South Africa Warns of Cuts to Water Supply in Drought Battle

  • Government expecting little drought relief in coming months
  • Drought affecting water systems supplying 18% of population

South Africa may be forced to reduce water supply in some areas as the country battles its worst drought since 1992, according to Water Minister Nomvula Mokonyane.

Below-average rainfall in the past few months has led to “worsening drought conditions” in the nation, where two of nine provinces have been declared disaster areas, she told reporters in Johannesburg on Sunday. As a result, the government may have to cut supply to consumers and farmers, Mokonyane said.

“Water is a constitutional right in South Africa,” she said. “What we will do is reduce the supply. Where there is no water being provided, we will augment that with water tanks.”

The timing and size of cuts will depend on the rate of voluntary rationing by South Africans along with future rainfall. Gauteng, the province that includes Johannesburg and Pretoria, imposed restrictions on using hoses and sprinklers on Oct. 28. There is “no imminent risk of water shortages,” in the province, she said.

South Africa is in the fourth consecutive year of drier-than-average weather, with 2015 the most severe. Arid conditions are slashing food production and boosting the price of staples such as corn. Caused by El Nino, a global weather pattern that denies moisture to the sub-Saharan region, the dry weather probably will persist through the remainder of this year and into March, a period when the country normally gets most of its rain, according to the South African Weather Service.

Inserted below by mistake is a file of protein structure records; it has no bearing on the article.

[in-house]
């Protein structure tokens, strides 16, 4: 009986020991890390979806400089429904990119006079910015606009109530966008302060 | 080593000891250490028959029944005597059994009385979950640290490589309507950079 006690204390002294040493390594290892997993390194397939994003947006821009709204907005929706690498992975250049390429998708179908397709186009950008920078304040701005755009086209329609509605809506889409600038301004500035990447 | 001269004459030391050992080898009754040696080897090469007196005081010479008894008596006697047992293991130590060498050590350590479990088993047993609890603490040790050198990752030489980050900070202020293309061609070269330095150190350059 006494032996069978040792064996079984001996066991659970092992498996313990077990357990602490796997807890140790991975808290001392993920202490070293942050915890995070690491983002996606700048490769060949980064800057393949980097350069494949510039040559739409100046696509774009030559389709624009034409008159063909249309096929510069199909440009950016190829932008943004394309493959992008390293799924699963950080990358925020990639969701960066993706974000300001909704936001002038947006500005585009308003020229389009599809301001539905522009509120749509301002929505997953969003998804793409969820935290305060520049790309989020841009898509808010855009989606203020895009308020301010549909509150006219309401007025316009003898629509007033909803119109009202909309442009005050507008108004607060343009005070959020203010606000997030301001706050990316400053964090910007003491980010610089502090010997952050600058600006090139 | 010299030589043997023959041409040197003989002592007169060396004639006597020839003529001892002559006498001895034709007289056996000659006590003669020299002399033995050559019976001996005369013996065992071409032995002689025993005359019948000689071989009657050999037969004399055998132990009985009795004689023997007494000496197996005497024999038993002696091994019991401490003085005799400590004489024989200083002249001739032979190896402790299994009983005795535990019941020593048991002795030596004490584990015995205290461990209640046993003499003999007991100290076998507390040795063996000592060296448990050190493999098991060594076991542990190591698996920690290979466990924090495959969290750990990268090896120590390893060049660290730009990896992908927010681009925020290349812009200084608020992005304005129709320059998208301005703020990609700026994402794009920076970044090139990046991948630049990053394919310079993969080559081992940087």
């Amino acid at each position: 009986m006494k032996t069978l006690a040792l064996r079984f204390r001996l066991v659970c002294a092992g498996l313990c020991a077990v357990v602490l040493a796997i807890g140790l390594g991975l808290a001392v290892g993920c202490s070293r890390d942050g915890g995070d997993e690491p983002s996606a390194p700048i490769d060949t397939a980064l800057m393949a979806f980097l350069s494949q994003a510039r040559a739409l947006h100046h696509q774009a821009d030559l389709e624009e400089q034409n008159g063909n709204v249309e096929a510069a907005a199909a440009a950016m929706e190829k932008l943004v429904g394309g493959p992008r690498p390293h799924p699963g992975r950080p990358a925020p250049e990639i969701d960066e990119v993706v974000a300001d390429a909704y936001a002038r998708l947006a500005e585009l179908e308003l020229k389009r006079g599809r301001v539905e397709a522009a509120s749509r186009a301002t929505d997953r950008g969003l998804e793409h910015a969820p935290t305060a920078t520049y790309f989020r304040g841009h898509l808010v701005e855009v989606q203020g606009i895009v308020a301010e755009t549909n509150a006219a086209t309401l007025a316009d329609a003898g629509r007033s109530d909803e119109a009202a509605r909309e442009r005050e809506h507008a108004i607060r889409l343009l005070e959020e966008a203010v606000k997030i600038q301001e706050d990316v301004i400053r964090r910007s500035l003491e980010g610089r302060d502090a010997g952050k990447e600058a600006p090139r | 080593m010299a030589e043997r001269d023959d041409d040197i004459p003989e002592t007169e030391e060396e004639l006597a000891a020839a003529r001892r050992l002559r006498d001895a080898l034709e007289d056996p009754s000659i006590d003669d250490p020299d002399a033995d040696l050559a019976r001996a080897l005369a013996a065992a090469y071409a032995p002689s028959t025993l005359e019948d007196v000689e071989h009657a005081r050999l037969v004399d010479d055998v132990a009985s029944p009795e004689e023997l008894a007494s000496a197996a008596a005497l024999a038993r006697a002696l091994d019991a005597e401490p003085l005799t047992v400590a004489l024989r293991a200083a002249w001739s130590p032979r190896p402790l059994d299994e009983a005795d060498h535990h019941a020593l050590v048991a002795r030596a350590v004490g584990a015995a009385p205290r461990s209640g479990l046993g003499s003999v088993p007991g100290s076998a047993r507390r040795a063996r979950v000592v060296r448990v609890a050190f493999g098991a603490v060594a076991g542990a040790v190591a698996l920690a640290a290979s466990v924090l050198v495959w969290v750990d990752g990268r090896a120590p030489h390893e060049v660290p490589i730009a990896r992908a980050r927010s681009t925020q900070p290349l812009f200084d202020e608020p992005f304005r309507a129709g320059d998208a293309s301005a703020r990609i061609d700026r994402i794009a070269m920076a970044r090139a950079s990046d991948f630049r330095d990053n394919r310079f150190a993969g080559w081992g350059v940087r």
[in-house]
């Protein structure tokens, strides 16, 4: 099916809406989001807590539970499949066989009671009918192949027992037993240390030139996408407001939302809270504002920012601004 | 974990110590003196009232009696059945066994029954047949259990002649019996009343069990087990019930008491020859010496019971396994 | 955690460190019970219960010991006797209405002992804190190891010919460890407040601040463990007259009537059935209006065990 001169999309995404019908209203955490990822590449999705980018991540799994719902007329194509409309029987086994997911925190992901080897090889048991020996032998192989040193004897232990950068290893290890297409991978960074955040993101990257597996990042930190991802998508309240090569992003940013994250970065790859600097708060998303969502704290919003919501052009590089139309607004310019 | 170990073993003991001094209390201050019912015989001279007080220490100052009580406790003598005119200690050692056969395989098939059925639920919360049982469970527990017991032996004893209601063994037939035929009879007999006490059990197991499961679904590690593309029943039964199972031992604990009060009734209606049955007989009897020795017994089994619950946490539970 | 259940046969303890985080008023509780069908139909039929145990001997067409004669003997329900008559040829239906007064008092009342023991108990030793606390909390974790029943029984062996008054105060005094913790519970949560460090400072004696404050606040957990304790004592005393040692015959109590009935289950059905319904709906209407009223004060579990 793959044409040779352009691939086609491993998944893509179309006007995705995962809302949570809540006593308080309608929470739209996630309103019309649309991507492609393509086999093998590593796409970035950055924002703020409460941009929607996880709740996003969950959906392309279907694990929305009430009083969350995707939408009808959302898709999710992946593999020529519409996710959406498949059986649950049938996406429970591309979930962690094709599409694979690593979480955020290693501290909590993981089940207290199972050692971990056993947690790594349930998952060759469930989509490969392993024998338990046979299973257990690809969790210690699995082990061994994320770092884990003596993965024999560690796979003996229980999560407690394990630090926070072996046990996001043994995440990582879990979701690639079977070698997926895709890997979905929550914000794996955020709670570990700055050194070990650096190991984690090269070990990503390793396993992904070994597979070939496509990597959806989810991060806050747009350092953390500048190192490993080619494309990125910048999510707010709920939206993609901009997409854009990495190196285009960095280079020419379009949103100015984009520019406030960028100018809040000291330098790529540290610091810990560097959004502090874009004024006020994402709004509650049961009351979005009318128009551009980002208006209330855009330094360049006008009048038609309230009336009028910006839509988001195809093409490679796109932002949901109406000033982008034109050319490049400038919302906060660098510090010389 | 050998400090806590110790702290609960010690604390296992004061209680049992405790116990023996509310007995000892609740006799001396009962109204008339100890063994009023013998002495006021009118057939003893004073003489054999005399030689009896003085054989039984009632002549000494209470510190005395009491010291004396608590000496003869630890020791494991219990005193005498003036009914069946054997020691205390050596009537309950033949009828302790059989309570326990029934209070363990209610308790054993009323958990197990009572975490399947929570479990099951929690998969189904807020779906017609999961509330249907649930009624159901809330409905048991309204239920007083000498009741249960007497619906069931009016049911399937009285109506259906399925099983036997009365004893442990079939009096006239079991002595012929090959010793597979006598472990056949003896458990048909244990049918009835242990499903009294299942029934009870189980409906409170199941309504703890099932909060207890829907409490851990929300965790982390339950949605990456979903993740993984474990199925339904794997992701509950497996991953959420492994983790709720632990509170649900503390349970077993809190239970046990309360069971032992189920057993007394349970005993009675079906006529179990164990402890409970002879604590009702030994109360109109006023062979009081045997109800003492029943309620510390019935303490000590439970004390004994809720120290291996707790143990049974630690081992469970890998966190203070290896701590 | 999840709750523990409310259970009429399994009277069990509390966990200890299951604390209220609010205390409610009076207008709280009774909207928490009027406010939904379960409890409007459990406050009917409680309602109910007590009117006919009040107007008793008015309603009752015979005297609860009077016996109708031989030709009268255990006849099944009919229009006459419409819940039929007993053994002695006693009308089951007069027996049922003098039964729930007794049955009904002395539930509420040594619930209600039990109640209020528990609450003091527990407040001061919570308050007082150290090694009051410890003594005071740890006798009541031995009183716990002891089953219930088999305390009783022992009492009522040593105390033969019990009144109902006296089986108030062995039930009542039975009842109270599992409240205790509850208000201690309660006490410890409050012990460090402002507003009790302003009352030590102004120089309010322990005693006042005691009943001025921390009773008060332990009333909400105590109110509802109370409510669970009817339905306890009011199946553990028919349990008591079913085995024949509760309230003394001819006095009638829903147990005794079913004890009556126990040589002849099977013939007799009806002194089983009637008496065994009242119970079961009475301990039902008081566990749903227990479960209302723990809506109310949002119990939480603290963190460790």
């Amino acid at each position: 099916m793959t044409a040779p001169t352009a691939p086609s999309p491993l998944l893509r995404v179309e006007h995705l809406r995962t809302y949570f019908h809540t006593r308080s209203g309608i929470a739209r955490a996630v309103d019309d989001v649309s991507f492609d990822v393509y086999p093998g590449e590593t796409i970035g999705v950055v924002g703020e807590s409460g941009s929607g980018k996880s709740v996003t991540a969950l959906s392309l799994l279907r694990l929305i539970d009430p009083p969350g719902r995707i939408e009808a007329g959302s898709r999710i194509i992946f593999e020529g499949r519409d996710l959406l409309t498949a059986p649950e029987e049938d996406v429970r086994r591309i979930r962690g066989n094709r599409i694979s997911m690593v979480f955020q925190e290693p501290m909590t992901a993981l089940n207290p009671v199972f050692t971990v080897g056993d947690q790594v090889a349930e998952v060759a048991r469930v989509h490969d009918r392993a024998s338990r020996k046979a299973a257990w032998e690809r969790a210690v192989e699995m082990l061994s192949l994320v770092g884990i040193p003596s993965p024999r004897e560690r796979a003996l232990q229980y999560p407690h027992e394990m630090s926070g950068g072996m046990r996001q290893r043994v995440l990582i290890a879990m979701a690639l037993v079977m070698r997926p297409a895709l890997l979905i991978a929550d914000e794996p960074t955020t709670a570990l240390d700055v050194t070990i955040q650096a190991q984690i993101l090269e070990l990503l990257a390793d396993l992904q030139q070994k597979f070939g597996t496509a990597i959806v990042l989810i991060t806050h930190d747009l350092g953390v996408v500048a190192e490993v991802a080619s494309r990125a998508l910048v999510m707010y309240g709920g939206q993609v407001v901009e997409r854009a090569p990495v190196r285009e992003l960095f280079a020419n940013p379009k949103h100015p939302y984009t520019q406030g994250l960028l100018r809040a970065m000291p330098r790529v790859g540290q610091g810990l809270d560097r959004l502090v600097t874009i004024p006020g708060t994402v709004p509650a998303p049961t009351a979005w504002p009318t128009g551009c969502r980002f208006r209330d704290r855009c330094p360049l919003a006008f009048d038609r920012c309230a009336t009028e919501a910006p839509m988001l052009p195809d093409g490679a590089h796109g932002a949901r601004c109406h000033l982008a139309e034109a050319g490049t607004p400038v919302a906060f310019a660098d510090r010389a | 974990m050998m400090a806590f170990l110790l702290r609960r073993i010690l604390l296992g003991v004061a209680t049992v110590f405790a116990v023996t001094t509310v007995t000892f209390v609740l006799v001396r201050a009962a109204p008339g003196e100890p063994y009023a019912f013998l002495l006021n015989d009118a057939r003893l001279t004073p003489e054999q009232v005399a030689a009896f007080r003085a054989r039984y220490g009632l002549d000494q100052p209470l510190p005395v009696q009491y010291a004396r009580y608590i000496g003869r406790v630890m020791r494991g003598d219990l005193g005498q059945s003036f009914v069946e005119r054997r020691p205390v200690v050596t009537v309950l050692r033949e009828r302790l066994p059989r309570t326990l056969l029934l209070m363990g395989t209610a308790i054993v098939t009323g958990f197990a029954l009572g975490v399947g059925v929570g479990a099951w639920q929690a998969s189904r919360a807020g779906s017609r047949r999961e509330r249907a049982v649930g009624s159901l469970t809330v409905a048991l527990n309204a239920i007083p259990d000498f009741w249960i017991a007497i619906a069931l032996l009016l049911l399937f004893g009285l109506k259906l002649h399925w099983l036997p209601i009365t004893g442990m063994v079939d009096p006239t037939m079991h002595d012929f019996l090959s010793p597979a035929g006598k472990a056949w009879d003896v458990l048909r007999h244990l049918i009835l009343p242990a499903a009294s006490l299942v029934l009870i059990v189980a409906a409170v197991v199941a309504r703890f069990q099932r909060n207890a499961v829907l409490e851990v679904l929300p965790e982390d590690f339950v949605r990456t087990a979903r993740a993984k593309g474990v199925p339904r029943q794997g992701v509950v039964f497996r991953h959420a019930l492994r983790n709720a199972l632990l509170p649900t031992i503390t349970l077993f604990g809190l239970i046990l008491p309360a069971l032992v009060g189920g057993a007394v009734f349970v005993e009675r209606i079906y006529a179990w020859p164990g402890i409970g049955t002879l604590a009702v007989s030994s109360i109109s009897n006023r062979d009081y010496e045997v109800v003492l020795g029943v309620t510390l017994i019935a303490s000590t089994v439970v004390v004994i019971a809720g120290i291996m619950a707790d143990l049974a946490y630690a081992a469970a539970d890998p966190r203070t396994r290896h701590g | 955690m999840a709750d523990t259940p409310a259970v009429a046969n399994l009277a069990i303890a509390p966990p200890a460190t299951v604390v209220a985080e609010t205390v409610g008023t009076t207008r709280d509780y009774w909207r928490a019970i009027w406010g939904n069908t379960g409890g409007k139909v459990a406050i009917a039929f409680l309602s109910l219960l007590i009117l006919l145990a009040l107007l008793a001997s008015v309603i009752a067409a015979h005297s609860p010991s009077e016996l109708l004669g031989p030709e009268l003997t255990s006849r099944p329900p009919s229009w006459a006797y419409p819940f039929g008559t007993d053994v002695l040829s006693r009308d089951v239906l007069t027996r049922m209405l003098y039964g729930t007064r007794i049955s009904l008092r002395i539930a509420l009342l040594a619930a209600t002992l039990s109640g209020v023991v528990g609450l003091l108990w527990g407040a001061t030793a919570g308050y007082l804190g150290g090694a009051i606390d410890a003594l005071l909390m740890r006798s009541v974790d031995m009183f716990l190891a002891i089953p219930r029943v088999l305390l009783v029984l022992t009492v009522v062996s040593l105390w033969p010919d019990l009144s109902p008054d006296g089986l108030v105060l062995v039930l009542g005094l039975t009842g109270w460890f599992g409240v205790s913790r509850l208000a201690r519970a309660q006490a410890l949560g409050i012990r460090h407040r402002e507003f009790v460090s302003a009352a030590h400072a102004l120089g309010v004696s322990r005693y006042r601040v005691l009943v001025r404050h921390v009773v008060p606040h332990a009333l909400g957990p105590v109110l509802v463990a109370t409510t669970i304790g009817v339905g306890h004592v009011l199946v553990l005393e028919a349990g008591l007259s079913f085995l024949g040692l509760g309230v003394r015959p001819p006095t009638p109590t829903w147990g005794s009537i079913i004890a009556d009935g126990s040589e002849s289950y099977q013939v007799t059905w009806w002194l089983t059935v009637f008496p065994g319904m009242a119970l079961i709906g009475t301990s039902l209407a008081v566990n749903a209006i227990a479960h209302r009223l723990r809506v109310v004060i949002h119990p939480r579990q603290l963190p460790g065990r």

Drought Reality

"Despite the rains received in July, the drought remains a reality," Mokonyane said. "Our long-range forecasts currently show below-normal expected rainfall and therefore little relief is anticipated in the coming months."

The drought is straining systems supplying about 18 percent of the country’s 53 million people, Mokonyane said, encouraging citizens to conserve water. KwaZulu-Natal is the province that’s worst affected, she said.

The government is spending about 350 million rand ($25 million) on measures to reduce the effects of the drought, such as drilling boreholes, upgrading infrastructure, capturing more rainwater, she said. It will spend a further 95 million rand on water tanks and other steps to alleviate the drought.

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